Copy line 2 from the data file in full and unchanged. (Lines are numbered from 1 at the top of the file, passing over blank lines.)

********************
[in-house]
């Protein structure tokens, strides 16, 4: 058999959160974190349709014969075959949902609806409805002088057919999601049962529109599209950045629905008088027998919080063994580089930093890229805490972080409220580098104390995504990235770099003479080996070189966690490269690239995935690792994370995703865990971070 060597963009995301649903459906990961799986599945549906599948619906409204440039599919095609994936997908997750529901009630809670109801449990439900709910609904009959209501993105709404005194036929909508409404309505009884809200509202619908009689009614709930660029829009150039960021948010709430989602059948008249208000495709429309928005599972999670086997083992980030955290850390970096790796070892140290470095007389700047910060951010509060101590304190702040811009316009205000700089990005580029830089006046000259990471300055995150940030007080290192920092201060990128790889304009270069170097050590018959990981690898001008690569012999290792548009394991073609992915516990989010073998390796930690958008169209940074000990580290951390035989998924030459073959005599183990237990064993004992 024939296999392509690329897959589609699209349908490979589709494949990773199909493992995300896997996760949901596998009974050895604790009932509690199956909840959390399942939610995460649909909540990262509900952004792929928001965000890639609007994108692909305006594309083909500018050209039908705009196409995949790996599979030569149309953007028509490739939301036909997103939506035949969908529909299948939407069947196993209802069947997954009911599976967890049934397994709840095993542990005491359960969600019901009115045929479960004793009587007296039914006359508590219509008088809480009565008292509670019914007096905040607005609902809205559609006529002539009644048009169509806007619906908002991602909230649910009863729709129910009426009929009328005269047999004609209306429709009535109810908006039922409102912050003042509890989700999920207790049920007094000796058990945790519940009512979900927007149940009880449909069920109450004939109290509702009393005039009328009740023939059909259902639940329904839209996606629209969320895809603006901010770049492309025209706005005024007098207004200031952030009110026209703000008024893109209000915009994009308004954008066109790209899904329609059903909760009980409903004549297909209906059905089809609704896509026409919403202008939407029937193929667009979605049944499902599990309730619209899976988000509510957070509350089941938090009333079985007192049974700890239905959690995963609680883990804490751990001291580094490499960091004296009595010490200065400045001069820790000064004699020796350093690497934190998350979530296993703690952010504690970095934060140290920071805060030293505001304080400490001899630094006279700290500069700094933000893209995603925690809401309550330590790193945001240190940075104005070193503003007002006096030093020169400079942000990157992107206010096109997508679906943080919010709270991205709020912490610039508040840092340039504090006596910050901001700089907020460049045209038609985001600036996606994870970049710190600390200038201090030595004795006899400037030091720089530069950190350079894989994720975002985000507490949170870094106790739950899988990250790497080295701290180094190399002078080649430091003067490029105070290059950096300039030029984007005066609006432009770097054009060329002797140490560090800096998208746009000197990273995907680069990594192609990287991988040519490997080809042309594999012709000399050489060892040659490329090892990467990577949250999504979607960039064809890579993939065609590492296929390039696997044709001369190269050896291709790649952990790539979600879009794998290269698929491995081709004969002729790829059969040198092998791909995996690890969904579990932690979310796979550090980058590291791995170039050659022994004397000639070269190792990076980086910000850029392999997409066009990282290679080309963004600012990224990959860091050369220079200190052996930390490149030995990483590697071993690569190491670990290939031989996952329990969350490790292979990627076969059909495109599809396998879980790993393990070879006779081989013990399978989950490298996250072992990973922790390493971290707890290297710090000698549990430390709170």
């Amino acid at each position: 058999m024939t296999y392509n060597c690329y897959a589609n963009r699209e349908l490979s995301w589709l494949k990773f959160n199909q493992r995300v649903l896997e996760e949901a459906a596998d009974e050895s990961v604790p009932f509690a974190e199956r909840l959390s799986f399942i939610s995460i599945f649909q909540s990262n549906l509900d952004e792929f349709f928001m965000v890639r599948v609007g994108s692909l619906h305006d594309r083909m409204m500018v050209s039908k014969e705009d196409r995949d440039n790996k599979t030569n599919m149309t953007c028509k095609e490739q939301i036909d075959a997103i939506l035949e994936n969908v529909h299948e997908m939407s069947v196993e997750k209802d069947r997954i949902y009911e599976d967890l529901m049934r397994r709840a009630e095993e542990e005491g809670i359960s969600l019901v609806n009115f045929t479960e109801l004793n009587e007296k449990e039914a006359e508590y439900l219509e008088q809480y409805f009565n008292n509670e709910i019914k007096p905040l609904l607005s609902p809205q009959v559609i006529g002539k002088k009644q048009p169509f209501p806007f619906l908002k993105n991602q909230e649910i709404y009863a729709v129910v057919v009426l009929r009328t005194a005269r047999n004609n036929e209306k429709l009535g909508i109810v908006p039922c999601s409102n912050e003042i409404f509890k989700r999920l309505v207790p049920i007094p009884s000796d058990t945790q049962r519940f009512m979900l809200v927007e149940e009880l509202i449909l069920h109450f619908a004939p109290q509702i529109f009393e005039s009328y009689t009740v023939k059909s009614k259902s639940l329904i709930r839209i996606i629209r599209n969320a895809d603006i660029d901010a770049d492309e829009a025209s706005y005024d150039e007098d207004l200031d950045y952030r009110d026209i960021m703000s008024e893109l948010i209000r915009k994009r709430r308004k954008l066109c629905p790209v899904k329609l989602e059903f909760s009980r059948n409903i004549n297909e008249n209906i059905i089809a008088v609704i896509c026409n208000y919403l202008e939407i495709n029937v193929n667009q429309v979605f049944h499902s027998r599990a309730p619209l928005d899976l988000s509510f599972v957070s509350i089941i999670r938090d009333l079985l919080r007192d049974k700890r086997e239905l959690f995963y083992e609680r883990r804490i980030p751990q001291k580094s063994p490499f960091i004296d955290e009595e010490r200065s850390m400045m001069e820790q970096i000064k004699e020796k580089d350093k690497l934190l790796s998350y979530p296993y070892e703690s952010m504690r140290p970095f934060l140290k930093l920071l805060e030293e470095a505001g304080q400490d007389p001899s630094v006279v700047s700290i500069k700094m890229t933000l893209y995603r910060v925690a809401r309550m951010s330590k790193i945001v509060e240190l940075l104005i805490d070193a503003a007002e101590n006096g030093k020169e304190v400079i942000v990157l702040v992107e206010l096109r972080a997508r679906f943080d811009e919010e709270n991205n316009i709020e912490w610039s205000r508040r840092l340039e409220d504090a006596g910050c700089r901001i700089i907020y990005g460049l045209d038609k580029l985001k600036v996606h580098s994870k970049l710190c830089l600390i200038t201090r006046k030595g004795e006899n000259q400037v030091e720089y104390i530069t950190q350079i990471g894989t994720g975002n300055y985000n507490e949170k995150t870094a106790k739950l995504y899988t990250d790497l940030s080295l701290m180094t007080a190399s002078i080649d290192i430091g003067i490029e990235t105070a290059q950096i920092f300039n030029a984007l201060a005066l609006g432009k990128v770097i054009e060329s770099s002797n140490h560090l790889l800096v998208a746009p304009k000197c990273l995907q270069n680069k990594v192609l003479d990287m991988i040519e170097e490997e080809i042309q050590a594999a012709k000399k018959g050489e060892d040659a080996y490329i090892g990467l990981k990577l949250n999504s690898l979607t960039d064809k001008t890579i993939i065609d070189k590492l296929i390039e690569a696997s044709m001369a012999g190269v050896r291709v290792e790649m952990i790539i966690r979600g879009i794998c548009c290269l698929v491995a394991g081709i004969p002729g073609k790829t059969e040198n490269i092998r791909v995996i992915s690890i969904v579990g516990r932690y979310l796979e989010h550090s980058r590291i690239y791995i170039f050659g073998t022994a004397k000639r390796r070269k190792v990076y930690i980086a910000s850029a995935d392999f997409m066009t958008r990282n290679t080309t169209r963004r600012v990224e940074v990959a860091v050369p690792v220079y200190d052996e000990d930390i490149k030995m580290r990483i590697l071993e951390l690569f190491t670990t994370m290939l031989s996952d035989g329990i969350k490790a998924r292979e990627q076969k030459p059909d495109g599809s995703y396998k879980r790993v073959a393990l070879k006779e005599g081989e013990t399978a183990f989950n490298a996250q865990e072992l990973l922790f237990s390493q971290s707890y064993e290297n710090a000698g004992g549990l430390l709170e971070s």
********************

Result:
């Protein structure tokens, strides 16, 4: 058999959160974190349709014969075959949902609806409805002088057919999601049962529109599209950045629905008088027998919080063994580089930093890229805490972080409220580098104390995504990235770099003479080996070189966690490269690239995935690792994370995703865990971070 060597963009995301649903459906990961799986599945549906599948619906409204440039599919095609994936997908997750529901009630809670109801449990439900709910609904009959209501993105709404005194036929909508409404309505009884809200509202619908009689009614709930660029829009150039960021948010709430989602059948008249208000495709429309928005599972999670086997083992980030955290850390970096790796070892140290470095007389700047910060951010509060101590304190702040811009316009205000700089990005580029830089006046000259990471300055995150940030007080290192920092201060990128790889304009270069170097050590018959990981690898001008690569012999290792548009394991073609992915516990989010073998390796930690958008169209940074000990580290951390035989998924030459073959005599183990237990064993004992 024939296999392509690329897959589609699209349908490979589709494949990773199909493992995300896997996760949901596998009974050895604790009932509690199956909840959390399942939610995460649909909540990262509900952004792929928001965000890639609007994108692909305006594309083909500018050209039908705009196409995949790996599979030569149309953007028509490739939301036909997103939506035949969908529909299948939407069947196993209802069947997954009911599976967890049934397994709840095993542990005491359960969600019901009115045929479960004793009587007296039914006359508590219509008088809480009565008292509670019914007096905040607005609902809205559609006529002539009644048009169509806007619906908002991602909230649910009863729709129910009426009929009328005269047999004609209306429709009535109810908006039922409102912050003042509890989700999920207790049920007094000796058990945790519940009512979900927007149940009880449909069920109450004939109290509702009393005039009328009740023939059909259902639940329904839209996606629209969320895809603006901010770049492309025209706005005024007098207004200031952030009110026209703000008024893109209000915009994009308004954008066109790209899904329609059903909760009980409903004549297909209906059905089809609704896509026409919403202008939407029937193929667009979605049944499902599990309730619209899976988000509510957070509350089941938090009333079985007192049974700890239905959690995963609680883990804490751990001291580094490499960091004296009595010490200065400045001069820790000064004699020796350093690497934190998350979530296993703690952010504690970095934060140290920071805060030293505001304080400490001899630094006279700290500069700094933000893209995603925690809401309550330590790193945001240190940075104005070193503003007002006096030093020169400079942000990157992107206010096109997508679906943080919010709270991205709020912490610039508040840092340039504090006596910050901001700089907020460049045209038609985001600036996606994870970049710190600390200038201090030595004795006899400037030091720089530069950190350079894989994720975002985000507490949170870094106790739950899988990250790497080295701290180094190399002078080649430091003067490029105070290059950096300039030029984007005066609006432009770097054009060329002797140490560090800096998208746009000197990273995907680069990594192609990287991988040519490997080809042309594999012709000399050489060892040659490329090892990467990577949250999504979607960039064809890579993939065609590492296929390039696997044709001369190269050896291709790649952990790539979600879009794998290269698929491995081709004969002729790829059969040198092998791909995996690890969904579990932690979310796979550090980058590291791995170039050659022994004397000639070269190792990076980086910000850029392999997409066009990282290679080309963004600012990224990959860091050369220079200190052996930390490149030995990483590697071993690569190491670990290939031989996952329990969350490790292979990627076969059909495109599809396998879980790993393990070879006779081989013990399978989950490298996250072992990973922790390493971290707890290297710090000698549990430390709170």